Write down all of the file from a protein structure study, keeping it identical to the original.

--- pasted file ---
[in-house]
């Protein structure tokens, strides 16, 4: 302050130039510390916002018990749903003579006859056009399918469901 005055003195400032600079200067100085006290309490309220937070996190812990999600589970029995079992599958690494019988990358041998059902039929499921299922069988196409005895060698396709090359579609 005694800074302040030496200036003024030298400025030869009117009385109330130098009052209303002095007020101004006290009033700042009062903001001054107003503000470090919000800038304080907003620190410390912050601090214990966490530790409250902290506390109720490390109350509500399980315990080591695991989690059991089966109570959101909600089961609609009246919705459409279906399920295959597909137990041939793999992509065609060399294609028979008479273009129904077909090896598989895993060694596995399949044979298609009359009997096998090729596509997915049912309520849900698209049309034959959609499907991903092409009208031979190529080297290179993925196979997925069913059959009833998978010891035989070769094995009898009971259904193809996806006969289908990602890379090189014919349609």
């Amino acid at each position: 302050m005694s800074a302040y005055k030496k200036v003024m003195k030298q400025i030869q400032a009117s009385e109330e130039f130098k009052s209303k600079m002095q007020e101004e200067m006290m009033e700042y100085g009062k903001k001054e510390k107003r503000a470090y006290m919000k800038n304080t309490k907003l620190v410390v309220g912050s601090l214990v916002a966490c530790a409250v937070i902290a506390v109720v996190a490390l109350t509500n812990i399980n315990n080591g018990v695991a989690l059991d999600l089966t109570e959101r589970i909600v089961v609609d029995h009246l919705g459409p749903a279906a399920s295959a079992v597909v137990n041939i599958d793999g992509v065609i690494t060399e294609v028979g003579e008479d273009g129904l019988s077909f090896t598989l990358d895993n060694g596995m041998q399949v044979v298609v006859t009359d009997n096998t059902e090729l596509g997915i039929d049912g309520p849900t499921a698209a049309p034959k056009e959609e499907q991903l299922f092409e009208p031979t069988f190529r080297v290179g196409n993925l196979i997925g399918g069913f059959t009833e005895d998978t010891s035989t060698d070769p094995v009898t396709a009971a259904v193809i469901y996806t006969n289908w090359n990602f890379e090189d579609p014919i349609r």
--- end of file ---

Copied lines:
[in-house]
């Protein structure tokens, strides 16, 4: 302050130039510390916002018990749903003579006859056009399918469901 005055003195400032600079200067100085006290309490309220937070996190812990999600589970029995079992599958690494019988990358041998059902039929499921299922069988196409005895060698396709090359579609 005694800074302040030496200036003024030298400025030869009117009385109330130098009052209303002095007020101004006290009033700042009062903001001054107003503000470090919000800038304080907003620190410390912050601090214990966490530790409250902290506390109720490390109350509500399980315990080591695991989690059991089966109570959101909600089961609609009246919705459409279906399920295959597909137990041939793999992509065609060399294609028979008479273009129904077909090896598989895993060694596995399949044979298609009359009997096998090729596509997915049912309520849900698209049309034959959609499907991903092409009208031979190529080297290179993925196979997925069913059959009833998978010891035989070769094995009898009971259904193809996806006969289908990602890379090189014919349609």
């Amino acid at each position: 302050m005694s800074a302040y005055k030496k200036v003024m003195k030298q400025i030869q400032a009117s009385e109330e130039f130098k009052s209303k600079m002095q007020e101004e200067m006290m009033e700042y100085g009062k903001k001054e510390k107003r503000a470090y006290m919000k800038n304080t309490k907003l620190v410390v309220g912050s601090l214990v916002a966490c530790a409250v937070i902290a506390v109720v996190a490390l109350t509500n812990i399980n315990n080591g018990v695991a989690l059991d999600l089966t109570e959101r589970i909600v089961v609609d029995h009246l919705g459409p749903a279906a399920s295959a079992v597909v137990n041939i599958d793999g992509v065609i690494t060399e294609v028979g003579e008479d273009g129904l019988s077909f090896t598989l990358d895993n060694g596995m041998q399949v044979v298609v006859t009359d009997n096998t059902e090729l596509g997915i039929d049912g309520p849900t499921a698209a049309p034959k056009e959609e499907q991903l299922f092409e009208p031979t069988f190529r080297v290179g196409n993925l196979i997925g399918g069913f059959t009833e005895d998978t010891s035989t060698d070769p094995v009898t396709a009971a259904v193809i469901y996806t006969n289908w090359n990602f890379e090189d579609p014919i349609r």